Arguably the film’s visual climax occurs at Austerlitz, when Russian and Austrian troops are ambushed by French forces in hiding, then tricked onto treacherous ice and dropped into freezing water by cannonfire, wreathed in their own slowly twisting blood (details exaggerated — the supposed deep lake was actually ponds and the casualty count is likely two or three to at most 100 men, not 2,000 — but to be fair to Scott, Napoleon probably encouraged the exaggeration himself).
I get it; Scott is a Brit and likely not a fan of the French general and with Phoenix’s active collaboration was out to deflate the myth; would have thought with all the resources at his disposal the director might have made more effort to expand his subject — give us the scale and size of a leader who not only pulled a good chunk of the world to its knees but gave us the Napoleonic Code (the basis for the civil code in most countries of the world), developed a more centralized rationalized form of government, introduced higher education, established the study of Egyptology as we know it — and then cut him down to size.
Too ambitious? Stanley Kubrick might have pulled it off, and I don’t just mean his never-realized proposal; you see glimmers of what might have been in a number of his films, from the sumptuous costumes and candlelit interiors of his Barry Lyndon (adapting lenses commissioned by NASA to photograph the dark side of the moon) to the massive military formations that climaxed Spartacus (Roman ancestor to Napoleon’s battle squares) to the harrowing violence shot with magisterial authority in both Paths of Glory and Full Metal Jacket. Kubrick, no stranger to the marshaling of endless detail and vast resources, was perhaps the perfect filmmaker to realize the military genius onscreen — not as sure about Napoleon’s other accomplishments, but if anyone could do it Kubrick can.
But if we’re talking a Napoleon film that best approximates the prodigious nature of the man — that was already been done, back in 1927. Abel Gance’s Napoleon is as impressive as Scott’s for far less money, arguably as impressive as anything Kubrick has ever done. Gance begins his film with the boy in military school, engaged in a snowball fight. Napoleon at 12 years old leads his hopelessly outnumbered schoolmates in a pitched battle; they overwhelm their enemies through bravado and sheer ferocity. Gance matches the boy’s fervor with a barrage of effects, from wide landscapes to huge closeups, hurtling handheld footage, and (in the sequence climax) a series of cuts so swift and strobelike it sends your heart racing.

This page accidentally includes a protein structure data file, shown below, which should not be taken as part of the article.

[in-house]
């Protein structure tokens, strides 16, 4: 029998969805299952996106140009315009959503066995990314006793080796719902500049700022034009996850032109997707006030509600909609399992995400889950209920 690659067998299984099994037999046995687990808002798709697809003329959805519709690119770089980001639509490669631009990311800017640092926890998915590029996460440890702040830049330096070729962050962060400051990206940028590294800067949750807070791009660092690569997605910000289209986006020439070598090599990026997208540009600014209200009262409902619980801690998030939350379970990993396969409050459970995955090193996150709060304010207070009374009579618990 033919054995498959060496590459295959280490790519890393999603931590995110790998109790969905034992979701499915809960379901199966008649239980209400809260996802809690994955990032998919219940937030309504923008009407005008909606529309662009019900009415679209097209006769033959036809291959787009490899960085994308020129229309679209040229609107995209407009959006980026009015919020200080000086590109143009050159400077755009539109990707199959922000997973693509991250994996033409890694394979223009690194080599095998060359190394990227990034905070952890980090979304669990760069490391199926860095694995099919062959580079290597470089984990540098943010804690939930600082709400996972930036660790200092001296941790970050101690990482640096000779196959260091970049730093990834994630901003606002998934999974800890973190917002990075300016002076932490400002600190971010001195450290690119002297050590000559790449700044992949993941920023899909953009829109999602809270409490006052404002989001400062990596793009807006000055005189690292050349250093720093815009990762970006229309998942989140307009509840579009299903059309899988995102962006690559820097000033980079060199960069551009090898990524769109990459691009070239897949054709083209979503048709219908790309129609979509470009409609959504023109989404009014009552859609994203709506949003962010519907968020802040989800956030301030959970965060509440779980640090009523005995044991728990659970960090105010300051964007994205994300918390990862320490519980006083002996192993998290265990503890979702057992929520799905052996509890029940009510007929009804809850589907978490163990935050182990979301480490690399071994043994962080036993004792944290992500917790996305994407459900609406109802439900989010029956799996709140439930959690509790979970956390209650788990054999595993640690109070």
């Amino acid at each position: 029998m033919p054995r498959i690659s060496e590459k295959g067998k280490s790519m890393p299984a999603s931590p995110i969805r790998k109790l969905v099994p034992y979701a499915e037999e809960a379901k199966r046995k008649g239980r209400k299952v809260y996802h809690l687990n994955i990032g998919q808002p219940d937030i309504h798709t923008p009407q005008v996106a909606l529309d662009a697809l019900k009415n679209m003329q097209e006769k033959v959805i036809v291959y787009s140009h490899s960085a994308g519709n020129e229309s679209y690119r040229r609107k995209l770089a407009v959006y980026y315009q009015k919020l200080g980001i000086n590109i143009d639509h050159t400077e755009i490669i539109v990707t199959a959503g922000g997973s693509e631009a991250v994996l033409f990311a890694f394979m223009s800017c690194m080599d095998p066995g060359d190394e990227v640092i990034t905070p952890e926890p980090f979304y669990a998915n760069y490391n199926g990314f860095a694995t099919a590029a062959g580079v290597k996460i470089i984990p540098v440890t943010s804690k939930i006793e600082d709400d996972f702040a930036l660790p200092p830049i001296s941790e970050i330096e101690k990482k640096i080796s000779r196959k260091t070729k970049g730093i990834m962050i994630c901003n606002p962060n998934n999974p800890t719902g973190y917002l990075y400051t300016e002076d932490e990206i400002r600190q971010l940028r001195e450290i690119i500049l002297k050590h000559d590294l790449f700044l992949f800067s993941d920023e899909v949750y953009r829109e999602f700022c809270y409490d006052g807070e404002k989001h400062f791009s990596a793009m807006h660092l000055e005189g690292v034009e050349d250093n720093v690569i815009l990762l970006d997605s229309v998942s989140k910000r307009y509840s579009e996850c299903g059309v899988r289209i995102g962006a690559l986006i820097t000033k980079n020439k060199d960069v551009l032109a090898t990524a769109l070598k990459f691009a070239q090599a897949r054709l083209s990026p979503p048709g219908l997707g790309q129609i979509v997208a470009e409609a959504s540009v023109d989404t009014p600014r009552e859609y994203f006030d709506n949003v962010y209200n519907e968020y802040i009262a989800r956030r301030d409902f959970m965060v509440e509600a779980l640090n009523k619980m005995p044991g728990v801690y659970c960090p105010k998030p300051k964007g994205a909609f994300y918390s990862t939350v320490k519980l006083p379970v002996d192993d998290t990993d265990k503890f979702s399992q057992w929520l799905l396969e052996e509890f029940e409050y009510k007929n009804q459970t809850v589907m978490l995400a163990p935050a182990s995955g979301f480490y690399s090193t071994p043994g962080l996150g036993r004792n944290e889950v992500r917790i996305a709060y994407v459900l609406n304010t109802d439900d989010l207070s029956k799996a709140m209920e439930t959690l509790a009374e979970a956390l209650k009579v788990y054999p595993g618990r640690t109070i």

The snowball fight — which puts Scott’s entire war epic to shame — is merely the film’s amuse bouche. Gance proceeds to command his camera to do literally everything, from sitting astride a galloping horse to gliding over water (and sometimes underwater) to swinging like a pendulum over the French National Assembly, suggesting a political storm (which the director intercuts with Napoleon in a sailboat, negotiating a literal storm). Not content with shooting large arrays of soldiers he stretches the film frame itself, shooting not just with one camera but three, a prophecy of Cinemascope only more expressive (where Cinemascope usually projects a single image Gance would throw three, often tinted red, white, and blue [the colors of the French flag], often in violent counterpoint).
The film’s view of Napoleon may be even more simplistic than Scott’s — no English skepticism for this Frenchman — but one must remember Gance had originally proposed that this five-hour film be the first of six — a 30-hour epic, or more Napoleon than anything outside of a multivolume biography. Did Gance mean to insert darker threads in later installments? He certainly had the room.
Meanwhile we have Scott’s production which, for all its budget and historical revisionism, is a markedly timid effort, untouched by the taint of either genius or madness. Gance’s super-production is presently unavailable for streaming but folks are reportedly working on a seven-hour restoration, to be projected on a properly big screen. If I’m going to hold my breath for anything I’d hold it for that.